Tēnā koutou,

Ngā mihi

Spring is shaping up to be a very busy time for the Friends of Te Papa. An exciting new season of exhibitions has just opened in Ngā Toi | Arts Te Papa. Many of you enjoyed the Friends’ viewing of European Splendour 1500-1800, highlighting objects from a world of richness and luxury cleverly enhanced against a backdrop of sumptuous dark purples and blues.  But besides the jewel-box opulence of European Splendour, there is a widely varied range of works to explore: the influence of international minimalism on Ralph Hotere and Matt Pine; exquisite nineteenth century images of the beautiful Pink and White Terraces before the 1886 Tarawera eruption; prints by New Zealand and Australian artists in response to the Anzac print portfolio; and the New Zealand premiere of Simon Denny’s Secret Power from the 2015 Venice Biennale Exhibition.

I am looking forward to Justine Olsen’s floor talk on Thursday 22 September in Inspired, the elegant exhibition of beautiful ceramics and jewellery which includes the Friends 2015 gift, Pablo Picasso’s earthenware jug, Picador.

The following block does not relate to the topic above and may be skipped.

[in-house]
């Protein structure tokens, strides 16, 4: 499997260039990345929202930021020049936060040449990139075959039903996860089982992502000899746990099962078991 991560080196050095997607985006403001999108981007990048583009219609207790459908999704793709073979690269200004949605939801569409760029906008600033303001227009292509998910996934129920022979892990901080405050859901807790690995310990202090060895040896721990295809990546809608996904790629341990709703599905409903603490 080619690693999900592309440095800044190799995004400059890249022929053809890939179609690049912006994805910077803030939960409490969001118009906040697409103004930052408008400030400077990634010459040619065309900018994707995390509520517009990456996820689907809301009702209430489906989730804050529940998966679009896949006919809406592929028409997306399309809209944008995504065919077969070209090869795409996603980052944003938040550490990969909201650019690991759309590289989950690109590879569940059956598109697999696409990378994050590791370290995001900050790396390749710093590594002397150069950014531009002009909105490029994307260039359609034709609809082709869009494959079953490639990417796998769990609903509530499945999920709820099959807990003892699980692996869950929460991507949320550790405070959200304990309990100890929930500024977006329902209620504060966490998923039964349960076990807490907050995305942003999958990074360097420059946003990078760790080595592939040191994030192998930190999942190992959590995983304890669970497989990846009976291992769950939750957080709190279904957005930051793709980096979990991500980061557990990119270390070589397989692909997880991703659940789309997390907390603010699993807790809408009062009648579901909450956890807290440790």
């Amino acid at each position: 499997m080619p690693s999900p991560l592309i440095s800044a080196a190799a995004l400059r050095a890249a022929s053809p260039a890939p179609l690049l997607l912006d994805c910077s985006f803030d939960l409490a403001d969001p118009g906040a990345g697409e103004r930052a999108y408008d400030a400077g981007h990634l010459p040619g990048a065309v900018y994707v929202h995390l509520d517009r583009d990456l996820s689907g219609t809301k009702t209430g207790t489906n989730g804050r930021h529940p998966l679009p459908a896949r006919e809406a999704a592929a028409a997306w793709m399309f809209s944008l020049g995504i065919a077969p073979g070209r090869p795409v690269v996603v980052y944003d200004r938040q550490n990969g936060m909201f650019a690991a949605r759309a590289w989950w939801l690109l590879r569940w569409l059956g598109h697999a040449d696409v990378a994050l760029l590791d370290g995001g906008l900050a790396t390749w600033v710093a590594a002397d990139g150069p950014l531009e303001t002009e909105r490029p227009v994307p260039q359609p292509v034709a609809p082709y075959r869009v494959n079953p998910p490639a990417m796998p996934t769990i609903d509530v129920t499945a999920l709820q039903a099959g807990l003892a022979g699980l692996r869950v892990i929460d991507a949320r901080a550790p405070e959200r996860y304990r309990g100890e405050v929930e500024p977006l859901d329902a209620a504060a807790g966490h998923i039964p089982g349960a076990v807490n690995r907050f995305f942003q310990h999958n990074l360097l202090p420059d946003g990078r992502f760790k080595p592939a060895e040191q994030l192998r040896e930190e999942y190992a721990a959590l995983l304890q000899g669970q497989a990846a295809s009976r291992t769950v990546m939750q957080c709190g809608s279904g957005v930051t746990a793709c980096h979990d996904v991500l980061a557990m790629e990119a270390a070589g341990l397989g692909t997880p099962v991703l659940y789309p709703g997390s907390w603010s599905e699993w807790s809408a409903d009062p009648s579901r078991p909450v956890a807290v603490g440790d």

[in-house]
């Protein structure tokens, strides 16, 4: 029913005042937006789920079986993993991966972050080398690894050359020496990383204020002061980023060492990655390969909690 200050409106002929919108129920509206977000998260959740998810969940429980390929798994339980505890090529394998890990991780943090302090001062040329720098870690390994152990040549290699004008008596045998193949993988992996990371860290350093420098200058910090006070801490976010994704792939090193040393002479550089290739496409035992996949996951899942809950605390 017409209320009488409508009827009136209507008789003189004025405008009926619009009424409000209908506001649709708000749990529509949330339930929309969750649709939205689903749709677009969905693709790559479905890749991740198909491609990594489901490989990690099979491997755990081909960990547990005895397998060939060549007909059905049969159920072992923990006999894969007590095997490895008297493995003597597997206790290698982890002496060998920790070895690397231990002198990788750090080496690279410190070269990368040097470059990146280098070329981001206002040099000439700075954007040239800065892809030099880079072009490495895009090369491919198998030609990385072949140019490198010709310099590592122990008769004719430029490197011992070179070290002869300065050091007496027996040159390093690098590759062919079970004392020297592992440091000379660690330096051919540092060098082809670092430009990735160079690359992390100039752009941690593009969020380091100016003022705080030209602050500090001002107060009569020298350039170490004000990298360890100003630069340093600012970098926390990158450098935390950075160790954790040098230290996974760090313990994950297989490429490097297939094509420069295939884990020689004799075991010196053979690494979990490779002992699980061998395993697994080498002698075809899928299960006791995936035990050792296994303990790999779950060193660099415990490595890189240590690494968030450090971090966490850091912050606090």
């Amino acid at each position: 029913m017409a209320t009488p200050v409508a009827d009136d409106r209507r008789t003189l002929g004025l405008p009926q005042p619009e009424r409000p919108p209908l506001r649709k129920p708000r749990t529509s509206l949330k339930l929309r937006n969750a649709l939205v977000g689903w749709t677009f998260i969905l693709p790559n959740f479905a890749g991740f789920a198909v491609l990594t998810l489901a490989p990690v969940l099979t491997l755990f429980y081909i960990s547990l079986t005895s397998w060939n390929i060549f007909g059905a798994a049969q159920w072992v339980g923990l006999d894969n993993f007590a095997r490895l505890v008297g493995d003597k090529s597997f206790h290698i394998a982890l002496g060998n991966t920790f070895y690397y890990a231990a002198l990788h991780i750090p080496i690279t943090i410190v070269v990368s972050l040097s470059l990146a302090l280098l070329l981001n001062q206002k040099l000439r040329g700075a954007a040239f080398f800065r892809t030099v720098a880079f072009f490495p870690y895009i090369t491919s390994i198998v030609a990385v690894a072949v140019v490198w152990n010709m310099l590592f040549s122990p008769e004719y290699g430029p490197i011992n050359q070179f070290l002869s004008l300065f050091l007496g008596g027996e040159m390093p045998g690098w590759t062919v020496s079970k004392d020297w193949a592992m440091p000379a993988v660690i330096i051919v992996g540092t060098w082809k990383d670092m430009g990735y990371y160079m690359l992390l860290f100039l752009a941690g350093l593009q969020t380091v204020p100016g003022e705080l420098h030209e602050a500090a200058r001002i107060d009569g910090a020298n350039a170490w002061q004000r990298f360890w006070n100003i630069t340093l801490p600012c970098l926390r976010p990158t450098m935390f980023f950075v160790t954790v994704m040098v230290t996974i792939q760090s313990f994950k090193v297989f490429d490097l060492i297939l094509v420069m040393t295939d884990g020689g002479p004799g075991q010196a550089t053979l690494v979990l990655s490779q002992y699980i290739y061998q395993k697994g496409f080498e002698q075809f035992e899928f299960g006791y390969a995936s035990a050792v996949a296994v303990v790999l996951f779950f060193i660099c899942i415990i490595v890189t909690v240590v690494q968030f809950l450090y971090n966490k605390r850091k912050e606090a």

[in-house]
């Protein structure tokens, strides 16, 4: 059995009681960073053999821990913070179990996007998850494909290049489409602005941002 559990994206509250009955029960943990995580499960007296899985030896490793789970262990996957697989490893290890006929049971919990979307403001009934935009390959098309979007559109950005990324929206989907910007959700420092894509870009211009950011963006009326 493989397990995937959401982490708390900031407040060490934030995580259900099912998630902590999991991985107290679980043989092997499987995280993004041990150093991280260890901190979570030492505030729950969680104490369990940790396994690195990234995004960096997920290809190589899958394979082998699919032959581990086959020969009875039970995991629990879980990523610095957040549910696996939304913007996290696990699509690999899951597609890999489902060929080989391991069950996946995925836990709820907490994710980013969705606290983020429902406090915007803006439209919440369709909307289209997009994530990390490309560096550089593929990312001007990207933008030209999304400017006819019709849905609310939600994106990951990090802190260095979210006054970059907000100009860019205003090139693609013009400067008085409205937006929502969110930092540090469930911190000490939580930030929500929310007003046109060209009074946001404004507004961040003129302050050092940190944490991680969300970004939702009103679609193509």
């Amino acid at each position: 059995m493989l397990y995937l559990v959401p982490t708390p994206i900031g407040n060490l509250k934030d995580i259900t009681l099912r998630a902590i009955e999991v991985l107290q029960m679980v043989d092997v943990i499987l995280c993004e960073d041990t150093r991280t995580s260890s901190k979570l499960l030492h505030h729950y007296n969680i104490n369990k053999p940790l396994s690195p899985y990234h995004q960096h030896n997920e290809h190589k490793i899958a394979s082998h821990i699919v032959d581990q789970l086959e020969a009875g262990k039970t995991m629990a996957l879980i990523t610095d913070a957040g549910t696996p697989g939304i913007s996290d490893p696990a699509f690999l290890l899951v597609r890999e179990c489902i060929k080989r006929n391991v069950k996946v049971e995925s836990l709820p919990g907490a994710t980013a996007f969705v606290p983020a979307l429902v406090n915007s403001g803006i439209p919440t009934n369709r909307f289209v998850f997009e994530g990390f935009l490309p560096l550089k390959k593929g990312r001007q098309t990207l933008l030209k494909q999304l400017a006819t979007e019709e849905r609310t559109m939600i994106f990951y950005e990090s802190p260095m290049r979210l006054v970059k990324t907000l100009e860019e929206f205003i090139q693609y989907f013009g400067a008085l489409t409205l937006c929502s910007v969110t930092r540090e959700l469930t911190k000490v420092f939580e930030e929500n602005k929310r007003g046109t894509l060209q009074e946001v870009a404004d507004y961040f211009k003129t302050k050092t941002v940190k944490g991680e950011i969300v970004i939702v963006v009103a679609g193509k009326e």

Not to be missed, is Martin Heard’s talk on 9 October, European Artists of the First World Warthe triumph of the Avant-Garde, which will look at how the trauma of war experience, for those artists that survived, ironically inspired some of the world’s greatest works of art depicting warfare and conflict.

If you are a keen follower of fashion, or fascinated by the cultural and social significance of fashion, diary Dr Valerie Steele’s lecture on Saturday 10 December. Valerie is the director and chief curator of the Museum at the Fashion Institute of Technology in New York. And don’t forget that on 27 November, John Gillow will return with more gorgeous vintage textiles from Asia and Africa, to inspire your own fashion creativity.

So escape the chilly winds of spring and join us in a fabulous feast of art

Nāku noa, nā

Elizabeth Kay